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Putin: World faces most dangerous decade since WWII

Russian President Vladimir Putin

Russian President Vladimir Putin warns the world is facing the most dangerous decade since the end of World War II, denouncing the West for inciting war and playing a "bloody" geopolitical game.

In a speech addressing the Valdai Discussion Club, a gathering of Russian specialists, on Thursday, the Russian leader said he had no regrets about sending troops into Ukraine, more than eight months after Moscow began its operation in the ex-Soviet republic.

"We are standing at a historical frontier: Ahead is probably the most dangerous, unpredictable and, at the same time, important decade since the end of World War Two," Putin warned.

The circumstances are "to a certain extent revolutionary," he said.

Putin also condemned the West for what he called inciting the war and playing a "dangerous, bloody and dirty" geopolitical game that was sowing chaos around the globe. The West is declining despite its pursuit of dominating the world, Putin said.

"The historical period of the West's undivided dominance over world affairs is coming to an end."

The Russian president also stated that the West is not able to "single-handedly govern humanity" but is "desperately trying to do it". He said, "Most peoples of the world no longer want to put up with it."

Russia began its “special military operation” in Ukraine on February 24, with the declared aim of “de-Nazifying” the country. Since the onset of the operation, the United States and its European allies have imposed waves of economic sanctions against Moscow while supplying large consignments of heavy weaponry to Kiev over Russian objections.

Moscow has been critical of the weapons supplies to Kiev, warning it will prolong the war.

Elsewhere in his remarks, Putin said Moscow has never talked about using nuclear weapons. He said Russia's nuclear doctrine is defensive. Putin also blamed the West for stoking nuclear tensions. Nevertheless, the Russian leader warned the danger of nuclear weapons would exist as long as nuclear weapons existed.

Putin was citing comments by Britain’s former Prime Minister Liz Truss about her readiness to use the UK's nuclear deterrent if the circumstances demanded it.

Regarding the unprecedented sanctions by the West against Russia over Ukraine, Putin said the West uses sanctions to hold back its rivals around the world, notably in Asia. However, the Russian president said Russia does not consider itself an enemy of the West, and that Moscow even tries to "be friends" with the West and NATO.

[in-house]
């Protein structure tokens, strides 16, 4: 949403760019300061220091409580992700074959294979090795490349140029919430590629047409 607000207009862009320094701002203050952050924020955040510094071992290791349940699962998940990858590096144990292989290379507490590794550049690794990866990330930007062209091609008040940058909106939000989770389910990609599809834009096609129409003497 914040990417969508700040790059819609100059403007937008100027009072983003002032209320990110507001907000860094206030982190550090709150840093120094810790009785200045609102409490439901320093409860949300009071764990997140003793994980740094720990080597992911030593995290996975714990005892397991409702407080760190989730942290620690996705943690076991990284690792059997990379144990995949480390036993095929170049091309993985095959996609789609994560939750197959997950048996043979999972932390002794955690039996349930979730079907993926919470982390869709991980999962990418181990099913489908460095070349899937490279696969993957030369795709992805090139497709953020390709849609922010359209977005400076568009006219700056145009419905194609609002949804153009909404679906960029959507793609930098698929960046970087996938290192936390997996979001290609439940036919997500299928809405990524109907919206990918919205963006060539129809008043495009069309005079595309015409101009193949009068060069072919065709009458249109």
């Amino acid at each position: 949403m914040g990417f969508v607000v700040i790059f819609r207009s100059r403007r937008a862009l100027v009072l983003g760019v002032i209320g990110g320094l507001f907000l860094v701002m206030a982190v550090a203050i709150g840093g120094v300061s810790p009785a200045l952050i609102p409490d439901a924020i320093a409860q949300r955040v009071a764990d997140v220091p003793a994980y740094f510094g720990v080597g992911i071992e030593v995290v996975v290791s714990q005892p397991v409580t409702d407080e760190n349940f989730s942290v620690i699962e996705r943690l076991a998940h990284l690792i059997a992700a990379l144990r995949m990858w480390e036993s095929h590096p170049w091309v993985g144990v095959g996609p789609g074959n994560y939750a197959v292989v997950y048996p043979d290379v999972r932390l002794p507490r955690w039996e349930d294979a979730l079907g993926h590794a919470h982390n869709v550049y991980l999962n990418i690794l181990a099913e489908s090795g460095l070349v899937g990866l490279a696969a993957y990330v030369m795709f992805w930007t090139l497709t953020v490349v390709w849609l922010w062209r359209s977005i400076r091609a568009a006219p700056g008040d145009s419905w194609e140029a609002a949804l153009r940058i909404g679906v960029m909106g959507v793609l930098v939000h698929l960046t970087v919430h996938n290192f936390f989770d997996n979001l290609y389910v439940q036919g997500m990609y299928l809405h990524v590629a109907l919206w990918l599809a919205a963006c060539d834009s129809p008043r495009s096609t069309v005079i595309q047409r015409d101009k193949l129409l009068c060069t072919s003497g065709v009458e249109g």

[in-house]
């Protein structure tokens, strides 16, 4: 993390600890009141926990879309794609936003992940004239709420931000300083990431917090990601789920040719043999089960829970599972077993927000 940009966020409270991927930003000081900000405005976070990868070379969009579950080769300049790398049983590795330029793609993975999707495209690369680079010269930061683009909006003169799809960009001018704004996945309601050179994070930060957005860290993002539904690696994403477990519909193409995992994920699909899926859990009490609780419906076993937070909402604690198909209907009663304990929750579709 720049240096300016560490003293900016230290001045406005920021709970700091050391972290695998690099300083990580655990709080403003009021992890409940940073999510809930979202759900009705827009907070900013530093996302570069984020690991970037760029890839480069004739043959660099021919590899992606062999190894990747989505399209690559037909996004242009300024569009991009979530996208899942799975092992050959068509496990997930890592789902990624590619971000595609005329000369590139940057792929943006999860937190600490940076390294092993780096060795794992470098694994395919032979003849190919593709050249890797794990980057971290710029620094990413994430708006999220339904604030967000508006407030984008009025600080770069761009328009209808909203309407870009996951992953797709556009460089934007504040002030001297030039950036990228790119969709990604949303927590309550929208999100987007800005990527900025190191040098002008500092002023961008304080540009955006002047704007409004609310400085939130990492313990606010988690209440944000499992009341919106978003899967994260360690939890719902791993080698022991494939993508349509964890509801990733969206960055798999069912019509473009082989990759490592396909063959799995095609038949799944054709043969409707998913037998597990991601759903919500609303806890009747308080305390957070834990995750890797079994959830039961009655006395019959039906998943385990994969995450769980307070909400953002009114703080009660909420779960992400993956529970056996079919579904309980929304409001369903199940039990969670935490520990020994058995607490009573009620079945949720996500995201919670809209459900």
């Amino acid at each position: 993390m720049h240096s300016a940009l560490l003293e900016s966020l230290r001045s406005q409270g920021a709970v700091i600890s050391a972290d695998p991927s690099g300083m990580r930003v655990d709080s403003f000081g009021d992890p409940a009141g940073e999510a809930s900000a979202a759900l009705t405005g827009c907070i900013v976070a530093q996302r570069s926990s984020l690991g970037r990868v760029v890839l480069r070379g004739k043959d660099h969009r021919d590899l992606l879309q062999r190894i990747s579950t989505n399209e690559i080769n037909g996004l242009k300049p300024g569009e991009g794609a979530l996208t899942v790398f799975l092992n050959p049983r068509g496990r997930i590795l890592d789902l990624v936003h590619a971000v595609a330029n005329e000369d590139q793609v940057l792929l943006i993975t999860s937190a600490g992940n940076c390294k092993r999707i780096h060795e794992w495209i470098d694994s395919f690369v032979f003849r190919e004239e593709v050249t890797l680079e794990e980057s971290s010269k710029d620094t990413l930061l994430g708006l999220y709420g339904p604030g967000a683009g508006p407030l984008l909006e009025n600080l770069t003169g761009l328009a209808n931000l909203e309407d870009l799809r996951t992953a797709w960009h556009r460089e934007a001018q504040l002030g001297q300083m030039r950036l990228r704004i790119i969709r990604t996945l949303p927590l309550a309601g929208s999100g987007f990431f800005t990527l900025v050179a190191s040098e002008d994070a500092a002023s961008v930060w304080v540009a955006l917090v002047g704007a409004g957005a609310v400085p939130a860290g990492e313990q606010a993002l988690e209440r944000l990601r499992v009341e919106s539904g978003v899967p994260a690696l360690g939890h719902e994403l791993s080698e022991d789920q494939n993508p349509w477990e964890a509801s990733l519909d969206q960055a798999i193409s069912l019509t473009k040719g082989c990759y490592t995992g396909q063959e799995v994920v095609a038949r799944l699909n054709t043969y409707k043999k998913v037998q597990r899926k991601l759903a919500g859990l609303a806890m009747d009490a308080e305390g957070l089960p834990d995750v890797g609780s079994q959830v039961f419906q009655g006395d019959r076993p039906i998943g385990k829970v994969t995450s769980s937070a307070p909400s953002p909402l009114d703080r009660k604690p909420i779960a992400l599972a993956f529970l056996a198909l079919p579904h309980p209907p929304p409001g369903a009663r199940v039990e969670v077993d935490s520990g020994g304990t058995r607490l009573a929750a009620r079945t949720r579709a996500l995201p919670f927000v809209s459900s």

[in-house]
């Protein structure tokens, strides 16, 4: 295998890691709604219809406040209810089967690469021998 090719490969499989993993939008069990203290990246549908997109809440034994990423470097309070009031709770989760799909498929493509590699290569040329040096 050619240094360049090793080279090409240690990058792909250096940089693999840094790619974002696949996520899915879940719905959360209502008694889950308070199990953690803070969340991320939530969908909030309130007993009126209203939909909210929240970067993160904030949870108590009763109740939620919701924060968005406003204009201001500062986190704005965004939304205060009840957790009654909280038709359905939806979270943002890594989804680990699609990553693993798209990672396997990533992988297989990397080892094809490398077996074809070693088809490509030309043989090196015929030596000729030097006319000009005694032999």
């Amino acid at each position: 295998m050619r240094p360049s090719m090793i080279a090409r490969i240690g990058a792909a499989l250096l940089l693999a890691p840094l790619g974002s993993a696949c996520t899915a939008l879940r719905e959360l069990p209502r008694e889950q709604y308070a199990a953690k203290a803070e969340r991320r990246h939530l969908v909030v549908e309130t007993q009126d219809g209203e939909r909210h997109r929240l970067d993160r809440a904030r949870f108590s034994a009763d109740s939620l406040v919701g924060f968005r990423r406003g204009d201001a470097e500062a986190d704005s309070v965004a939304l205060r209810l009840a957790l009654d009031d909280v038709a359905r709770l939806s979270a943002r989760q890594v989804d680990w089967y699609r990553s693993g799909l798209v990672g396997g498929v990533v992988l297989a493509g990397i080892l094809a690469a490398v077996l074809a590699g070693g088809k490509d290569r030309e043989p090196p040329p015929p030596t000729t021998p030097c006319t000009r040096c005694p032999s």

"I have always believed and believe in common sense so I am convinced that sooner or later the new centers of the multipolar world order and the West will have to start an equal conversation about the future we share - and the earlier the better," Putin said.

Moscow says Ukraine is trying to use a "dirty bomb" on its own territory to frame Russia. The Kremlin even brought the case of the so-called bomb to the United Nations. Kiev and its Western allies strongly reject the allegation. While it does not have the devastating effects of a nuclear weapon, a “dirty bomb” could still contaminate large swathes of land with radioactive waste. Ukraine has instead accused Russia of using such a bomb. Moscow rejects that allegation.

"We don't need to do that . There would be no sense whatsoever in doing that," Putin said. The Kremlin had responded to what it felt was nuclear blackmail by the West, the president said.

Putin also said Moscow is trying to "defend its right to exist" in the face of Western efforts to "destroy" the Russian Federation. "Russia is not challenging the elites of the West, Russia is just trying to defend its right to exist."

The Russian president also said Moscow was forced to militarily intervene in Ukraine to help people of Donbas, an eastern region of Ukraine that suffered from a years-long bloody war with Kiev over independence. The region became part of Russia following referendums last month.

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